These puzzle wreathes were a delight to create from recycled materials. Can you tell just what I used? The puzzle pieces used for the round wreathes are obvious. The book paper, used for the bow decor, was washed in paint – to mask the print and add a colourful element. The silver came from the packaging of the coffee beans we buy. I loved the silver element, backed by paper, which made it easy to stick together with the PVA glue I always to use.
These wreathes are for sale right now at Overdale Farm in Kloof. Every year, they supply locally grown Christmas Trees to the neighbouring suburbs. We’ve been buying ours there for years and years. I am delighted to have some Freshly Found Puzzle Wreathes for sale too with their boutique selection of Christmas Decor Ornaments on offer.
I’ve documented the whole process. So – if you would like to make your own Puzzle Wreathes – This is how it was done:
- An Old Puzzle – preferable one with a few pieces missing! The thicker the puzzle pieces the chunkier your decoration will be. The size of the pieces used here were approximately 35mm x 20mm.
- Old Book paper.
- Silver foil packaging backed with brown paper. I cut the paper into strips using my pasta machine. You could use a pair of scissors too.
- PVA glue
- Water based paint. I have a number of tins of Annie Sloane Chalk Paint at home – so I used a pleasing colour selection.
- An embroidery hoop or anything circular to shape the wreath. You could use the inside of a roll of tape. The inside diameter of my hoop was 95mm.
- An old non-stick baking tray to work on. You could also work on a plastic base to prevent any dripping glue from sticking to your work surface.
I started by laying a round of puzzle pieces, face down around the inside edge of the hoop. Once that was in place, I added a second round by spreading some glue onto each puzzle piece and laid it over the base row pieces. (I made sure that each piece bridged the gap between two pieces from the row before – to make the structure strong. I repeated the process for a third row. My puzzle pieces were quite chunky, so 3 rows was sufficient. You may need to add a few more layers if your puzzle pieces are thinner.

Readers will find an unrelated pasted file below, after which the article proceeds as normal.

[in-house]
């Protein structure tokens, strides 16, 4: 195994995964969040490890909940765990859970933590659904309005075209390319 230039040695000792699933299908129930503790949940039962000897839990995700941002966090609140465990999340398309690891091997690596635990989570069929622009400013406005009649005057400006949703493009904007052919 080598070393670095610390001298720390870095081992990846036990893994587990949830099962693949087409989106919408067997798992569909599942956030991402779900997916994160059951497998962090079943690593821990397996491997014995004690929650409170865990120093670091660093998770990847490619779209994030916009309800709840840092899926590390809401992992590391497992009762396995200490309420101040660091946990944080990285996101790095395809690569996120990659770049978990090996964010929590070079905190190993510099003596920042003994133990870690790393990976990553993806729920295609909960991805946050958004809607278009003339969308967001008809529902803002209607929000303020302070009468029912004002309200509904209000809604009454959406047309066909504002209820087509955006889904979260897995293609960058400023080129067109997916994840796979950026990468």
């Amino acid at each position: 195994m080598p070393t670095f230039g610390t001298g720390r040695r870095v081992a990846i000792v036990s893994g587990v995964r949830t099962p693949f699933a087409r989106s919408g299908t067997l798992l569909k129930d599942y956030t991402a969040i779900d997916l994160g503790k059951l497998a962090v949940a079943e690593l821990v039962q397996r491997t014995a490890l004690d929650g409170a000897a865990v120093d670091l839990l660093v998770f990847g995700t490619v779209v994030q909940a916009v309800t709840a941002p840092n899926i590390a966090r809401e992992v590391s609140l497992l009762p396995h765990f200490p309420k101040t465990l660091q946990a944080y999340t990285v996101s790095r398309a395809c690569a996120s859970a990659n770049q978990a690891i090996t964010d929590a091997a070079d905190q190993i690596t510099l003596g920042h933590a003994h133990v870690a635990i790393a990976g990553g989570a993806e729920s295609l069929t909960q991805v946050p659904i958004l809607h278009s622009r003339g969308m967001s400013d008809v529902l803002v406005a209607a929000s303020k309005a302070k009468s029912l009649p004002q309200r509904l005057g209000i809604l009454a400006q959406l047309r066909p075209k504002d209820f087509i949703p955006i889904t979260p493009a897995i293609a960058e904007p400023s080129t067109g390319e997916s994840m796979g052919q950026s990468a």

Repeat until you have enough puzzle wreathes for your liking. I made 48 in total from My 1000 piece puzzle!!!
Puzzle Wreath - Size Guide and Bow Pattern
Coat the wreath rounds in paint. I chose a colour that was very similar to the back of the puzzle. I painted the top layer, and then when that was dry, I touched up the underneath with some paint too.
The Decorative Bow – I made a template and used this to mark out and cut the pieces from book paper. The pattern is available to download.
I colour washed the bow components in paint. I liked the way that the print still showed through – a tribute to the origin of the paper.
This next picture shows how I assembled and glued the bow components onto the wreath ring. I used an old knife to weight the bow done as it was drying.
(Note – To assemble the bow, glue points B underneath point A from pattern piece 1. These should be mounted on top of point C from pattern piece 2)
I added bows to both sides of the wreath, so that they would look good from any angle. Once I had finished the bows, I cut strips from the foil backed brown paper packaging. I wrapped the strips around the bows, and then added a touch of glue to fix it together. Once that was dry, I trimmed the silver tab to a pleasing length. The wreath is now ready to be hung on a nail on the wall or be looped over a branch on your tree. I later added a further thread loop through the foil tab to facilitate hanging. (not shown here)
The final image shows the Puzzle Wreathes with some of the paint drip paper. It looked so pretty once I had finished painting all the bits – that I just had to include it in one of the shots!
Enjoy making your own version of these textured decorations – with a story!